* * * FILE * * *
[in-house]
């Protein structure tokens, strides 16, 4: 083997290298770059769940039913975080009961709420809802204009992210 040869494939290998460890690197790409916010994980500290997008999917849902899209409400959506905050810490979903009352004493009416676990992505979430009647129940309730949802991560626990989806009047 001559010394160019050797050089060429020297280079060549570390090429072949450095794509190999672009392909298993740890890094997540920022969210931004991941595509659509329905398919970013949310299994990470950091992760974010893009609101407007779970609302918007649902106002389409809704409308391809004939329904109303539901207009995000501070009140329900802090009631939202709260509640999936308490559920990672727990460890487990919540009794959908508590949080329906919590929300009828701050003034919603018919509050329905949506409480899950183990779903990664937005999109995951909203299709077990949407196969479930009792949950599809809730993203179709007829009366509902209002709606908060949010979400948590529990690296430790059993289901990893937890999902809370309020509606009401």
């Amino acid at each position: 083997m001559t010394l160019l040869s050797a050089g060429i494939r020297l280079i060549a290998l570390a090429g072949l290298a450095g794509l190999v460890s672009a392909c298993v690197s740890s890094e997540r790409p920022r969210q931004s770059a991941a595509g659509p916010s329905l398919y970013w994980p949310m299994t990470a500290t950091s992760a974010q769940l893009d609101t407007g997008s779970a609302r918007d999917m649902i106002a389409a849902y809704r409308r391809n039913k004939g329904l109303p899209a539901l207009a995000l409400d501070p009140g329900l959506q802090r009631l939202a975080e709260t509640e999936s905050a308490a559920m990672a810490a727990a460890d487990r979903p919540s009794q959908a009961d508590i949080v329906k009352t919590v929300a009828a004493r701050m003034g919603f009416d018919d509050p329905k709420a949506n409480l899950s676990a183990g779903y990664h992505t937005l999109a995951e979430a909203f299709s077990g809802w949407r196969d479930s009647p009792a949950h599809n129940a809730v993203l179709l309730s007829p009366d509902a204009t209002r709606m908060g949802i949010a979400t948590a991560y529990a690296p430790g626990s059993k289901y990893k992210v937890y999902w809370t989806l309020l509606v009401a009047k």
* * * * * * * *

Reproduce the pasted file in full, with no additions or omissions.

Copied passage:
[in-house]
């Protein structure tokens, strides 16, 4: 083997290298770059769940039913975080009961709420809802204009992210 040869494939290998460890690197790409916010994980500290997008999917849902899209409400959506905050810490979903009352004493009416676990992505979430009647129940309730949802991560626990989806009047 001559010394160019050797050089060429020297280079060549570390090429072949450095794509190999672009392909298993740890890094997540920022969210931004991941595509659509329905398919970013949310299994990470950091992760974010893009609101407007779970609302918007649902106002389409809704409308391809004939329904109303539901207009995000501070009140329900802090009631939202709260509640999936308490559920990672727990460890487990919540009794959908508590949080329906919590929300009828701050003034919603018919509050329905949506409480899950183990779903990664937005999109995951909203299709077990949407196969479930009792949950599809809730993203179709007829009366509902209002709606908060949010979400948590529990690296430790059993289901990893937890999902809370309020509606009401």
């Amino acid at each position: 083997m001559t010394l160019l040869s050797a050089g060429i494939r020297l280079i060549a290998l570390a090429g072949l290298a450095g794509l190999v460890s672009a392909c298993v690197s740890s890094e997540r790409p920022r969210q931004s770059a991941a595509g659509p916010s329905l398919y970013w994980p949310m299994t990470a500290t950091s992760a974010q769940l893009d609101t407007g997008s779970a609302r918007d999917m649902i106002a389409a849902y809704r409308r391809n039913k004939g329904l109303p899209a539901l207009a995000l409400d501070p009140g329900l959506q802090r009631l939202a975080e709260t509640e999936s905050a308490a559920m990672a810490a727990a460890d487990r979903p919540s009794q959908a009961d508590i949080v329906k009352t919590v929300a009828a004493r701050m003034g919603f009416d018919d509050p329905k709420a949506n409480l899950s676990a183990g779903y990664h992505t937005l999109a995951e979430a909203f299709s077990g809802w949407r196969d479930s009647p009792a949950h599809n129940a809730v993203l179709l309730s007829p009366d509902a204009t209002r709606m908060g949802i949010a979400t948590a991560y529990a690296p430790g626990s059993k289901y990893k992210v937890y999902w809370t989806l309020l509606v009401a009047k």